In his book History of the Saracens, Ameer Ali assesses Uthman in the following terms:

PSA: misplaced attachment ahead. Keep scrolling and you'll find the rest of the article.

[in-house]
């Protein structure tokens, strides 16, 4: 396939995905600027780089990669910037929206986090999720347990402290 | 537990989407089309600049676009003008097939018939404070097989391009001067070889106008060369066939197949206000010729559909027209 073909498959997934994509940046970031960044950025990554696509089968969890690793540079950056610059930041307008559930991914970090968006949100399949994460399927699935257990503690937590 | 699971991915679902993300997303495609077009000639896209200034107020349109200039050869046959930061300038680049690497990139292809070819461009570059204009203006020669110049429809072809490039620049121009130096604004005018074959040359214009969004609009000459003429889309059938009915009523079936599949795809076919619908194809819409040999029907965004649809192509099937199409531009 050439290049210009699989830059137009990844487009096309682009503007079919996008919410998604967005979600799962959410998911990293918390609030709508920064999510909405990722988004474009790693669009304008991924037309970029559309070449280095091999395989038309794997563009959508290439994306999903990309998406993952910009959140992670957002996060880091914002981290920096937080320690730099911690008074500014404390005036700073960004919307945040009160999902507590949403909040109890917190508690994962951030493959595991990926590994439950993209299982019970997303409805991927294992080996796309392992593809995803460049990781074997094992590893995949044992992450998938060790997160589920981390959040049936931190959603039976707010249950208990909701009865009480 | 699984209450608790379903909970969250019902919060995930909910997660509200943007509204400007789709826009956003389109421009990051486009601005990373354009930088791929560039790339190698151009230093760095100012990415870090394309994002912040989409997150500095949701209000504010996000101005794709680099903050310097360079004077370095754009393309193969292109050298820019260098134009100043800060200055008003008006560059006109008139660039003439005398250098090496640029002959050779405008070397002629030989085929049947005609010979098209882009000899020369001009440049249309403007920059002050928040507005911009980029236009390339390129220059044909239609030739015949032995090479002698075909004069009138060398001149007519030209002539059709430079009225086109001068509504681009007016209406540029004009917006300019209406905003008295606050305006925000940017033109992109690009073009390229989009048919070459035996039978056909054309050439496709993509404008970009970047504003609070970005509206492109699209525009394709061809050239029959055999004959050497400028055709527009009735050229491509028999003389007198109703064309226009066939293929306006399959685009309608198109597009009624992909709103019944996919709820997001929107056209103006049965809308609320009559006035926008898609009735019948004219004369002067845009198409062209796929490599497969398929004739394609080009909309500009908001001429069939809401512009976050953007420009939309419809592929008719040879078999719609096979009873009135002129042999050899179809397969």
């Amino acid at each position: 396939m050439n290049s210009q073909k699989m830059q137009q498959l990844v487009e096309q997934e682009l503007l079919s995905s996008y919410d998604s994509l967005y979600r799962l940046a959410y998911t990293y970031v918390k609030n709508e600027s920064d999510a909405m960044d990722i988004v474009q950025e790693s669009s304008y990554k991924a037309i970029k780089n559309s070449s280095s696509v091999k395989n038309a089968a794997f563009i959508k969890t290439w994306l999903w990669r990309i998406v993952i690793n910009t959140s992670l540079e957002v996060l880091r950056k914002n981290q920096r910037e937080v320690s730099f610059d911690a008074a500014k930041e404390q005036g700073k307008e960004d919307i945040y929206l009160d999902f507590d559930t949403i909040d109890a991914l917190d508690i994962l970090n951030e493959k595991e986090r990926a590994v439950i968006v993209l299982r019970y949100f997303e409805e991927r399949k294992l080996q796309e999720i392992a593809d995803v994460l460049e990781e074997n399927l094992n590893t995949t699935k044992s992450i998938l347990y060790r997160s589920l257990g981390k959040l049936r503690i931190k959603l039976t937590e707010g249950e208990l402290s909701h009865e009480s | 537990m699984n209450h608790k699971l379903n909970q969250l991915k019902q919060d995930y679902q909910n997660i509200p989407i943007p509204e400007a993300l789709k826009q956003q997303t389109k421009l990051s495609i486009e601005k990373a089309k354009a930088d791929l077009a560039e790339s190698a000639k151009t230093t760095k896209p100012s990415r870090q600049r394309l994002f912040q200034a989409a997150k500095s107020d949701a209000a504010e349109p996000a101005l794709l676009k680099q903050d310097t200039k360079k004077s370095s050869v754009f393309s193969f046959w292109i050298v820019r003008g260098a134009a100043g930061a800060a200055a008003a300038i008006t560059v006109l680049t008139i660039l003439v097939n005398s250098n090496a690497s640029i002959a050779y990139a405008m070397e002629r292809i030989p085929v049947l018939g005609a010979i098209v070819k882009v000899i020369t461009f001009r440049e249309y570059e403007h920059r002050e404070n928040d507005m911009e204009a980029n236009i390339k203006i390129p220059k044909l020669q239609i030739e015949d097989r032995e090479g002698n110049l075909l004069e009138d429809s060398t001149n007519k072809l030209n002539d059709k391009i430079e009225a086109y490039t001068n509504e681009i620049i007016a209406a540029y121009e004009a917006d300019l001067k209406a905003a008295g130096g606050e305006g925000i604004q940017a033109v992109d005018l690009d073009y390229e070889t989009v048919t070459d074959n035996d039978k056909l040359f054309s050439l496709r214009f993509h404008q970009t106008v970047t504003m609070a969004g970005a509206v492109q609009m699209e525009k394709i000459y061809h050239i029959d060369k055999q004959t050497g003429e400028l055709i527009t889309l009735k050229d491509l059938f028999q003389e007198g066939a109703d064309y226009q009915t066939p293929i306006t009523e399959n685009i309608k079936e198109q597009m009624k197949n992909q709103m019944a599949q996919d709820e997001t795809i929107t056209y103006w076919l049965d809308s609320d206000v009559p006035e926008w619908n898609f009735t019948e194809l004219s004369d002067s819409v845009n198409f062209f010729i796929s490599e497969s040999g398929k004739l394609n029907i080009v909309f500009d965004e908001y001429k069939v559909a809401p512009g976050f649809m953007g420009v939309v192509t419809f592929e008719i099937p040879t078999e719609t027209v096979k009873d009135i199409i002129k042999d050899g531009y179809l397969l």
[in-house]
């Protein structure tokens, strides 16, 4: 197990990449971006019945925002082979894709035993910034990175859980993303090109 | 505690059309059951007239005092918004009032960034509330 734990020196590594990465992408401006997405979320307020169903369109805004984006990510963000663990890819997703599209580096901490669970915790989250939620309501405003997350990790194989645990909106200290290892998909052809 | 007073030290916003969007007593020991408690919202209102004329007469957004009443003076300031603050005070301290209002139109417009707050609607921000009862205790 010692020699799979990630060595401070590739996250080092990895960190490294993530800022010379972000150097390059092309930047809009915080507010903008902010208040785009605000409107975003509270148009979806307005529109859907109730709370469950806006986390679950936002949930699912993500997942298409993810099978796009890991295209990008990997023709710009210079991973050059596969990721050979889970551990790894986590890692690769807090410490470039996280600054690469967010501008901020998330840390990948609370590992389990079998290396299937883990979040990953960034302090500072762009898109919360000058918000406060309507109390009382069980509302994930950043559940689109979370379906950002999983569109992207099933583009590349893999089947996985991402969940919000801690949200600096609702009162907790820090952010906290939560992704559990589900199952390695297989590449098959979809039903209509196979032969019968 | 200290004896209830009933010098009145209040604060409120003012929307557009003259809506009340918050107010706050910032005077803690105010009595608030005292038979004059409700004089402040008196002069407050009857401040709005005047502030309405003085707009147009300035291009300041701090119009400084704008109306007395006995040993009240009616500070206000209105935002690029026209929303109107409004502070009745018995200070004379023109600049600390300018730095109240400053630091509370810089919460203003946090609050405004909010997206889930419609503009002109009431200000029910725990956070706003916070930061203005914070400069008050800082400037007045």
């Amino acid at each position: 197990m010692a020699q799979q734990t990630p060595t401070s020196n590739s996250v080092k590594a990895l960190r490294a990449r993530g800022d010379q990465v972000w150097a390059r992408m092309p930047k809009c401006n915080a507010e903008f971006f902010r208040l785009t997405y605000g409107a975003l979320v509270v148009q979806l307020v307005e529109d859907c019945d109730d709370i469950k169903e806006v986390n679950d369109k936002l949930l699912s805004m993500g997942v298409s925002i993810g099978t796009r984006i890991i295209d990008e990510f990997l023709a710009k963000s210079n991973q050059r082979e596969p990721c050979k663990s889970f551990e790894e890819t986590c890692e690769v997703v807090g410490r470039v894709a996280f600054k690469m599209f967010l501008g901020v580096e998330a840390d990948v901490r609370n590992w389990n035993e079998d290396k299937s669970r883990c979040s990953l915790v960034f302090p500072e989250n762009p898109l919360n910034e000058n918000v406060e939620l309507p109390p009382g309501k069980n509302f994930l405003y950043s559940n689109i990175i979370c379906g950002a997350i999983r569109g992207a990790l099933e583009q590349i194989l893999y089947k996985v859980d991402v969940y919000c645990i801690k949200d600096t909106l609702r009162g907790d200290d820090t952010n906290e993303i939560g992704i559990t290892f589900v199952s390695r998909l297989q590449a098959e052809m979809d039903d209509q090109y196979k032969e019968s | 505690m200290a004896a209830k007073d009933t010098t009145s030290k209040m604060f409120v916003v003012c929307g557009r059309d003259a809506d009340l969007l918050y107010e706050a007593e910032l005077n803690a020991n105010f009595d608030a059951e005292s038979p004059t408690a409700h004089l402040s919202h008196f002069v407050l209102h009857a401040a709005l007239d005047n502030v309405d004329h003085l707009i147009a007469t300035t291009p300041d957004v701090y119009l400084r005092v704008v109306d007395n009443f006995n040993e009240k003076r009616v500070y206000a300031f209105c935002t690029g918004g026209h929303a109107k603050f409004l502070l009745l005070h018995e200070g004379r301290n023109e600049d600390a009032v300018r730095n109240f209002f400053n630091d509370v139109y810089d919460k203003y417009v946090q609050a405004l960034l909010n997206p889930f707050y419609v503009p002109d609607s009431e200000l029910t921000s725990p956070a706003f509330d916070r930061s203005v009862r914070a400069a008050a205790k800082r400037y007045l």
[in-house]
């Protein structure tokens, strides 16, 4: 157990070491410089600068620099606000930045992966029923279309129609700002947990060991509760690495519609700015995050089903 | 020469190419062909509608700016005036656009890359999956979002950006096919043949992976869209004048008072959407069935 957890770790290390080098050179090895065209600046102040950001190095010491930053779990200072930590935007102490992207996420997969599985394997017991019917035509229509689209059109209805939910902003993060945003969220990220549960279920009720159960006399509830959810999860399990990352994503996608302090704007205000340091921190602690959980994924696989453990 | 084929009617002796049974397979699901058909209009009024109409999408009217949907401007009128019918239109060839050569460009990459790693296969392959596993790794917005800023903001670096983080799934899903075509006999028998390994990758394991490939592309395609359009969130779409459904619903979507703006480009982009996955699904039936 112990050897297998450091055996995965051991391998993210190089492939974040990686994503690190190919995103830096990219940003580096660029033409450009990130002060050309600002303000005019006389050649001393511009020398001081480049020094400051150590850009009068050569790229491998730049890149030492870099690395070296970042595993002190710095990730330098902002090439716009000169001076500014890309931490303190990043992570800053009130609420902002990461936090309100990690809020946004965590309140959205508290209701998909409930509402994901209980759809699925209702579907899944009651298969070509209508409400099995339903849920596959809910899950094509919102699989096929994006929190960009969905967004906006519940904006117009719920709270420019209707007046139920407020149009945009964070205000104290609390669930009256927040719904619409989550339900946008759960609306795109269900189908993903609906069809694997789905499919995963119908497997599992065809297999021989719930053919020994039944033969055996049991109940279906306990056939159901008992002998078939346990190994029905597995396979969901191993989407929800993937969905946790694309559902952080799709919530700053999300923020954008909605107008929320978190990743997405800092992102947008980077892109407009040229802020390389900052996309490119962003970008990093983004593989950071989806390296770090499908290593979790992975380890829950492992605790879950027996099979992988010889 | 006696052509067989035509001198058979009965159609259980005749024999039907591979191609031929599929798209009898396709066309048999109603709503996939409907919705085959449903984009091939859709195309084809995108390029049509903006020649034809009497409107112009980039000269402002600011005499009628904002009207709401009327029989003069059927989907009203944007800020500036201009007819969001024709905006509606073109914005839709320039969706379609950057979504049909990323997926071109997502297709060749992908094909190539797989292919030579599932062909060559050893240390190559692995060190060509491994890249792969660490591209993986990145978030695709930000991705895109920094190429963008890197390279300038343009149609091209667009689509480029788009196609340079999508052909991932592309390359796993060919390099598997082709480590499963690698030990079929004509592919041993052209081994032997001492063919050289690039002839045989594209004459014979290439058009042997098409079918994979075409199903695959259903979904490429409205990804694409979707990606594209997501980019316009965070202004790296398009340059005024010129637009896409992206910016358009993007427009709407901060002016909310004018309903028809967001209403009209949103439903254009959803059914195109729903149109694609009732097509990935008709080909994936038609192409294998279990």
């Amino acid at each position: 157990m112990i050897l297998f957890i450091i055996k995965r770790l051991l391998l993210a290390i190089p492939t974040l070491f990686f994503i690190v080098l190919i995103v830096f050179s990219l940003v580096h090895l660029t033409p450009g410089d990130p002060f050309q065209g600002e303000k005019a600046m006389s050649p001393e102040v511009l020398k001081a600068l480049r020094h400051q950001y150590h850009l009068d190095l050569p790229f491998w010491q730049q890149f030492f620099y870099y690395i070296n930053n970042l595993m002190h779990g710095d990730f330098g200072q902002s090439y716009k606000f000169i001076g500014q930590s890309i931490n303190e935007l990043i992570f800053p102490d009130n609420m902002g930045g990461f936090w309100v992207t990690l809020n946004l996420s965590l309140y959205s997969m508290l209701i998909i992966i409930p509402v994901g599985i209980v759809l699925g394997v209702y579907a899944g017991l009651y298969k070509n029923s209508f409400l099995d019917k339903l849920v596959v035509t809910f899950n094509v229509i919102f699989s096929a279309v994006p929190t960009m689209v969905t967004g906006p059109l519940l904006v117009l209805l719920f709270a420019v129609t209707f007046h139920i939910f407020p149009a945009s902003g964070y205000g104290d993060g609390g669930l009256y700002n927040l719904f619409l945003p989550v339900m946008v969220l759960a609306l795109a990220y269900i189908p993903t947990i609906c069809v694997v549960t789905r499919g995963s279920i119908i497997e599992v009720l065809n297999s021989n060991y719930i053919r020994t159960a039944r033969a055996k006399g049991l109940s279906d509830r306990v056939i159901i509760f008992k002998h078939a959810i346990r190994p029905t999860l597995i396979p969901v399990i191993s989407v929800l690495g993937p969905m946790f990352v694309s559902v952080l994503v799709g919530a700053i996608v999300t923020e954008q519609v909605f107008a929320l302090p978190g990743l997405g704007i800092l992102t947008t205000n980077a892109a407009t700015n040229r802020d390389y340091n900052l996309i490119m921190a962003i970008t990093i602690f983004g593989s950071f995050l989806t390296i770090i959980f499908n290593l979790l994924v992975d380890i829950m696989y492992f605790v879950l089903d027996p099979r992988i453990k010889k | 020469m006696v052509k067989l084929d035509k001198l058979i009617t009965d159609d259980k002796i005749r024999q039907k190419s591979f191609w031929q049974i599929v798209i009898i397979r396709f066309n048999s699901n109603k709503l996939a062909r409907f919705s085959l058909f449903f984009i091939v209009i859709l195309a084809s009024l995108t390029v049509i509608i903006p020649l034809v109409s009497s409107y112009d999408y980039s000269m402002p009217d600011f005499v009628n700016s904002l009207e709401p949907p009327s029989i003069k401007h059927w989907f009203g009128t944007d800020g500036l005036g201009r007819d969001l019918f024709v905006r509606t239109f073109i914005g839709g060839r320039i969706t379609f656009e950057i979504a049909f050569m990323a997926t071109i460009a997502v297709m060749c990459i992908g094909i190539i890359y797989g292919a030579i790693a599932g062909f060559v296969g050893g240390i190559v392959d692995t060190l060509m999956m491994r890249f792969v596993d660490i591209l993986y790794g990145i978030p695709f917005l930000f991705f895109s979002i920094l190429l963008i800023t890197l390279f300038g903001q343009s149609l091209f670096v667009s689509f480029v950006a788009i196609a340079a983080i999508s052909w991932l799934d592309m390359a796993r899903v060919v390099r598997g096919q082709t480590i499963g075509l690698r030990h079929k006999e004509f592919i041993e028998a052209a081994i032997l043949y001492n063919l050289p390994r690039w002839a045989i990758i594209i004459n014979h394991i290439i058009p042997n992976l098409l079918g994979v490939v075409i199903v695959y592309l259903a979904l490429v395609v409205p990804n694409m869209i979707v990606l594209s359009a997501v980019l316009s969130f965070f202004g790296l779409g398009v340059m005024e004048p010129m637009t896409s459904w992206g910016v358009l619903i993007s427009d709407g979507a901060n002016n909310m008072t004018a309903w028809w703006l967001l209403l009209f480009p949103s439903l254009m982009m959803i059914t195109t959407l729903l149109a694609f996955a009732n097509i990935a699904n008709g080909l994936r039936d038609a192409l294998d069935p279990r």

"The election of Uthman proved in the end to be the ruin of Islam. Uthman though virtuous and honest was very old, feeble in character, and quite unequal to the task of government. He fell under the influence of his family. He was guided entirely by his Secretary Marwan, one of the most unprincipled of the Umayyads. Uthman displaced most of the lieutenants employed by Umar, and appointed in their stead incompetent and worthless members of his own family. The weakness of the Caliph and the wickedness of his favorites created a great ferment among the people. Loud complaints of exaction and operation by his Governors began pouring into the capital. Ali expostulated several times with the Caliph on the manner in which he allowed the government to fall into the hands of his unworthy favorites. But Uthman under the influence of his evil genius Marwan paid no heed to these counsels."